Throwback Thursday February 5, 2015

John was about 20 years old when I was only 16 years old. He was my first heart-throb. I mean, my first REAL heart-throb. I know this because I wrote his name all over my spiral notebook. I also know this because he worked at a well known shoe store and my friends and I would go there to hang out (uninvited of course). I also know this because I would day dream about him during classes instead of listening to the teachers.

The day of our first date was the happiest day of my short life. He had FINALLY asked me out for a date. Back then it was a given that “dates” consisted of going downtown to the movie theater and buying popcorn and cokes. There were no DVD’s back then and there were no movie theaters that showed 10 or 12 different movies at the same time. In fact, there were exactly two movie theaters and exactly two different movies showing at the same time.

He picked me up in his pickup truck and we started driving outside of the city.

I asked him, “Where are we going?” (The movie theater was downtown not out-of-town).

“We’re going to the kegger.”

I am sure I probably swallowed my tongue at this point trying to gulp down the fear I was feeling. I had never been to a kegger. I didn’t drink alcohol or smoke. I was a good girl and good girl’s don’t go to a kegger!

I kept quiet, after all, this was my heart-throb, our first date, and I wanted to make a “good” impression.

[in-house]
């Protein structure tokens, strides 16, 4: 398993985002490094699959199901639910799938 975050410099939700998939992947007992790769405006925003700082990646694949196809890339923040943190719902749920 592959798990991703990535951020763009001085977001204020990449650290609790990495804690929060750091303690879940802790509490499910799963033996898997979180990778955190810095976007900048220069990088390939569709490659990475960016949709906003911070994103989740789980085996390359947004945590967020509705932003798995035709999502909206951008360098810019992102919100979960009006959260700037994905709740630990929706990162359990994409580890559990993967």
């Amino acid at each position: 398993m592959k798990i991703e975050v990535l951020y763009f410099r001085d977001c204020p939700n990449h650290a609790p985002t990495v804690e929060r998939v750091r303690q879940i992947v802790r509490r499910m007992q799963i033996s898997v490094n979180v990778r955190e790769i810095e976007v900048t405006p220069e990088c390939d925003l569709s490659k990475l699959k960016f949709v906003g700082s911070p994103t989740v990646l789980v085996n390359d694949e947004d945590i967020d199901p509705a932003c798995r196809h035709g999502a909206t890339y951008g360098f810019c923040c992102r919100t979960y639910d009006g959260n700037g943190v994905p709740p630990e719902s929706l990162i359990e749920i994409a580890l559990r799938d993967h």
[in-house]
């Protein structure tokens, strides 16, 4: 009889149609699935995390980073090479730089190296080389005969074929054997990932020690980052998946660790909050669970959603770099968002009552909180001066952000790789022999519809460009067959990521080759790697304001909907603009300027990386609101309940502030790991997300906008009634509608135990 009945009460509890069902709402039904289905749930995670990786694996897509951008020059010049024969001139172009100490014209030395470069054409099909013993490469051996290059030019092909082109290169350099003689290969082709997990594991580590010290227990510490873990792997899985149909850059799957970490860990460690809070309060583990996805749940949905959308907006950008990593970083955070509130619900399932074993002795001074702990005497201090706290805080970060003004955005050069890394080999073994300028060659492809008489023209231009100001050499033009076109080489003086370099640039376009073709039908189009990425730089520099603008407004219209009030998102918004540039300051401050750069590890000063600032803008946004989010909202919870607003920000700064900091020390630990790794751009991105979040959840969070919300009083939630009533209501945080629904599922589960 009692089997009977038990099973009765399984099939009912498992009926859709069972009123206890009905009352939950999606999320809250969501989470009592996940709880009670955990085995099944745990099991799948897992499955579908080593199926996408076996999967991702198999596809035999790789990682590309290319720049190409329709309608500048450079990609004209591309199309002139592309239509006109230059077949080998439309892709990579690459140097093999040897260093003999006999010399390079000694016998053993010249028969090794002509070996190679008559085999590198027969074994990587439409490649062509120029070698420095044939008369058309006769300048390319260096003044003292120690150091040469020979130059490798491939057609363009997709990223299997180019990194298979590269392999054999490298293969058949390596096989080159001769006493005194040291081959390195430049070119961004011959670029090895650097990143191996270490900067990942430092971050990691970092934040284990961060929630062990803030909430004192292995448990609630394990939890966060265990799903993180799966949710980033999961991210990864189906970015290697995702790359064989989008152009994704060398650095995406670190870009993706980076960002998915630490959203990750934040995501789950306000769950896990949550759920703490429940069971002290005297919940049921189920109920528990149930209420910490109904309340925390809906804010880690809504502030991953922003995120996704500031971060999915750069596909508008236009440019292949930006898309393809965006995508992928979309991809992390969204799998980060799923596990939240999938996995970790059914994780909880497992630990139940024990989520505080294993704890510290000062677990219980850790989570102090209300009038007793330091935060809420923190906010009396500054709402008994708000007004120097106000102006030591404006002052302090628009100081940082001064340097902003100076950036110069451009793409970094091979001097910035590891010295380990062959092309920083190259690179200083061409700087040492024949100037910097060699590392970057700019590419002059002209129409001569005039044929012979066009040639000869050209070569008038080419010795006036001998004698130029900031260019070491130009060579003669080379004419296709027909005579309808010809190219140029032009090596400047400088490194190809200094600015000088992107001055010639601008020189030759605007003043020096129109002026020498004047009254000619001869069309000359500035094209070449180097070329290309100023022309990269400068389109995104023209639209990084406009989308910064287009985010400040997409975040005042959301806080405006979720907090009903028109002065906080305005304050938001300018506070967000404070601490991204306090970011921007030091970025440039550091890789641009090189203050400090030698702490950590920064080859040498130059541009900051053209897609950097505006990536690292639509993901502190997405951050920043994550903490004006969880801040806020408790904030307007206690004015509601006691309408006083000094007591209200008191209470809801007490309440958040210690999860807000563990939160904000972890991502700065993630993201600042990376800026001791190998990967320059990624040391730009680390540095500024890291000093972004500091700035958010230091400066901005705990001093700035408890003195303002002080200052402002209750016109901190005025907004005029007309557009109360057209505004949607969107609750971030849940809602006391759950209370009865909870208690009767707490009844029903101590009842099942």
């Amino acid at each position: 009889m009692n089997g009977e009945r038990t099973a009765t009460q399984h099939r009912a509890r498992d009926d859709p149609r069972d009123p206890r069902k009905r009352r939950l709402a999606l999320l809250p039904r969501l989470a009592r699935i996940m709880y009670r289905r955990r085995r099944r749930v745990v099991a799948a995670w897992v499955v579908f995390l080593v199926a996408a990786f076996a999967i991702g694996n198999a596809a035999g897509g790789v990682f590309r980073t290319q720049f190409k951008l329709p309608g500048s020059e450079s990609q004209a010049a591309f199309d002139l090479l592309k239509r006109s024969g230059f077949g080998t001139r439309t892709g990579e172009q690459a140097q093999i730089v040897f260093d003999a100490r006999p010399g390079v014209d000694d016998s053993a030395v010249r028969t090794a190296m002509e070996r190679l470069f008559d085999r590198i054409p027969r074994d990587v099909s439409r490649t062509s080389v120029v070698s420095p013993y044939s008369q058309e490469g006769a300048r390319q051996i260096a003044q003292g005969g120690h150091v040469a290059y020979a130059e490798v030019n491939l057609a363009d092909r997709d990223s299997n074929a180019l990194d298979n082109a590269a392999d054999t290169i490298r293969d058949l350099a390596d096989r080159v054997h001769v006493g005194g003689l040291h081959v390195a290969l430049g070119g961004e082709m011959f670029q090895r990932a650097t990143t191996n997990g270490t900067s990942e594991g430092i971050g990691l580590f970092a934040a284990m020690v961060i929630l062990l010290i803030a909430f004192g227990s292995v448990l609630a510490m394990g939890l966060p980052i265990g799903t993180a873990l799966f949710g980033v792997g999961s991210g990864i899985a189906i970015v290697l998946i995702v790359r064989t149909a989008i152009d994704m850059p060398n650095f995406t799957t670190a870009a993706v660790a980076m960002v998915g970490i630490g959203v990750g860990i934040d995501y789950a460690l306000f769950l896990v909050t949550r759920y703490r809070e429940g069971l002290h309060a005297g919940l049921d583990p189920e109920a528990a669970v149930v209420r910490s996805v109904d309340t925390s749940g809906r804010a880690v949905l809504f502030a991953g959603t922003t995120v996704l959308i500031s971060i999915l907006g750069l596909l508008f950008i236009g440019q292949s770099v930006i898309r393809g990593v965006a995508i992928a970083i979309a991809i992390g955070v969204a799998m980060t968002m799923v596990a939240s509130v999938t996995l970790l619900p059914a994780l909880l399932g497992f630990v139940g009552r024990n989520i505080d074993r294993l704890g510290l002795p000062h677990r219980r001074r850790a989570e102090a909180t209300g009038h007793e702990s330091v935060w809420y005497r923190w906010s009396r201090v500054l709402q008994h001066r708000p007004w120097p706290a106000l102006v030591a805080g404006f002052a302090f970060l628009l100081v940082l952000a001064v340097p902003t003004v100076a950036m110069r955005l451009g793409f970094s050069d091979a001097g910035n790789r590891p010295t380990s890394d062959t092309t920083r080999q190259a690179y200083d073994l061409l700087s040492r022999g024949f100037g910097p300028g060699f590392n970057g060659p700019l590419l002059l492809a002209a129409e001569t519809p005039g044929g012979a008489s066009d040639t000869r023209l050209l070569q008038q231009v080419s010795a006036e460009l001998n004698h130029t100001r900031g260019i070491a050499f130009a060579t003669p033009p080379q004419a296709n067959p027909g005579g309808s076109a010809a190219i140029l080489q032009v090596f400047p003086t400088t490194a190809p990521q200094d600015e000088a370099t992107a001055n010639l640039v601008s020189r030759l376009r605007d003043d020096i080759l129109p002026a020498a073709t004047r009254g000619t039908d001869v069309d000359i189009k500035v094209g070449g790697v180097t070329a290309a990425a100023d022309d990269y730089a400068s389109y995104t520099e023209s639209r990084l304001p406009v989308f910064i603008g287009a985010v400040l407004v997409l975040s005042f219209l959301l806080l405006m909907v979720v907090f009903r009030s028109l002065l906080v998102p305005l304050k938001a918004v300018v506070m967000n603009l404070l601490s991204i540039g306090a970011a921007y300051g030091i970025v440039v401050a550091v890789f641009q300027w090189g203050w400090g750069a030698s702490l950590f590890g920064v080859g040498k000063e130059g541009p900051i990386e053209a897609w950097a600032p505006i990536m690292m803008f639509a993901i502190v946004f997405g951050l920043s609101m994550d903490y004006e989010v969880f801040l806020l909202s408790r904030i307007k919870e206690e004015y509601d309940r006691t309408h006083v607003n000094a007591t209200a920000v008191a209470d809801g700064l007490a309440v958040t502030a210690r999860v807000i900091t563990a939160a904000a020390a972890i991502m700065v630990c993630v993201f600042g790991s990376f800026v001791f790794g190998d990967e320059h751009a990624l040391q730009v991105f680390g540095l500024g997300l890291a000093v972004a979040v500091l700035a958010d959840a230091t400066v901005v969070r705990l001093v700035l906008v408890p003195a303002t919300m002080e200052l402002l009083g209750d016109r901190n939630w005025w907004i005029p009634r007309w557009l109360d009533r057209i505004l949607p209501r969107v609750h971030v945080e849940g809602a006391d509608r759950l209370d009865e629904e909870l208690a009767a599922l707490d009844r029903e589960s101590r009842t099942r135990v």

When we reached the kegger, John got out of the truck. At first, I stayed in the truck. All the kids were drinking beer, partying and having a roaring good time. I didn’t belong among them. I shouldn’t be here in the first place.

The kegger was right next to the river and there were exactly two entrances into it (meaning two EXITS out of it). It was a beautiful place to “party” if one wanted to party. I didn’t. I wanted to go to the movie.

I watched as the underaged kids got drunk, made fools of themselves, all while I was stone cold sober.

After several hours, suddenly some of the kids started screaming, “Cops! Cops are coming! RUN!” Sure enough a line of patrol cars were coming down each of the two roads coming into the kegger. I ran.

Yes, I ran. I ran because everyone else was running and panicking so I was running and panicking. After a few minutes of running, I found a huge bush and climbed into the middle of it and sat down and waited. I had no idea how long I was going to have to wait or if I would still have a ride home. I sat in the middle of the bush and lamented,

“If I get caught, I wasn’t here on my own free will and I don’t even drink!”

I listened as the policemen rounded up kids and put them into the cop cars. I was able to keep quiet, but I couldn’t control my shaking from fear.